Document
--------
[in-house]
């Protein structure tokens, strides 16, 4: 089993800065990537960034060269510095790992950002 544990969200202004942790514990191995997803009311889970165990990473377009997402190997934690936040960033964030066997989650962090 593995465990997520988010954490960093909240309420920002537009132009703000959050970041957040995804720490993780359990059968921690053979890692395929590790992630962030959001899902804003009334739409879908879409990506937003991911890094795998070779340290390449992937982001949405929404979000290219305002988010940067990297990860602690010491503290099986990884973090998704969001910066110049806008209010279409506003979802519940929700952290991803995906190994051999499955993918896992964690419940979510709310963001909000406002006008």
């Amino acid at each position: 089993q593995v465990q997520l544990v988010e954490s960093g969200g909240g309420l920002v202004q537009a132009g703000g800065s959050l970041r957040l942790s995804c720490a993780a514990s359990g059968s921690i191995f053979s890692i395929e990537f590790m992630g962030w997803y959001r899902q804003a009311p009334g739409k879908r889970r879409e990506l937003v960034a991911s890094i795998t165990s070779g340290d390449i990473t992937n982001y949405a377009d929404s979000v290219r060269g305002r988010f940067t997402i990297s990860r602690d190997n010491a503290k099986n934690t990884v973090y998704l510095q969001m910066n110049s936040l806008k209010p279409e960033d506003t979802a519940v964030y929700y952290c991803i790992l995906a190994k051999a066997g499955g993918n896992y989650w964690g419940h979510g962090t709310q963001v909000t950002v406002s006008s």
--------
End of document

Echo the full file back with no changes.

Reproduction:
[in-house]
């Protein structure tokens, strides 16, 4: 089993800065990537960034060269510095790992950002 544990969200202004942790514990191995997803009311889970165990990473377009997402190997934690936040960033964030066997989650962090 593995465990997520988010954490960093909240309420920002537009132009703000959050970041957040995804720490993780359990059968921690053979890692395929590790992630962030959001899902804003009334739409879908879409990506937003991911890094795998070779340290390449992937982001949405929404979000290219305002988010940067990297990860602690010491503290099986990884973090998704969001910066110049806008209010279409506003979802519940929700952290991803995906190994051999499955993918896992964690419940979510709310963001909000406002006008």
């Amino acid at each position: 089993q593995v465990q997520l544990v988010e954490s960093g969200g909240g309420l920002v202004q537009a132009g703000g800065s959050l970041r957040l942790s995804c720490a993780a514990s359990g059968s921690i191995f053979s890692i395929e990537f590790m992630g962030w997803y959001r899902q804003a009311p009334g739409k879908r889970r879409e990506l937003v960034a991911s890094i795998t165990s070779g340290d390449i990473t992937n982001y949405a377009d929404s979000v290219r060269g305002r988010f940067t997402i990297s990860r602690d190997n010491a503290k099986n934690t990884v973090y998704l510095q969001m910066n110049s936040l806008k209010p279409e960033d506003t979802a519940v964030y929700y952290c991803i790992l995906a190994k051999a066997g499955g993918n896992y989650w964690g419940h979510g962090t709310q963001v909000t950002v406002s006008s």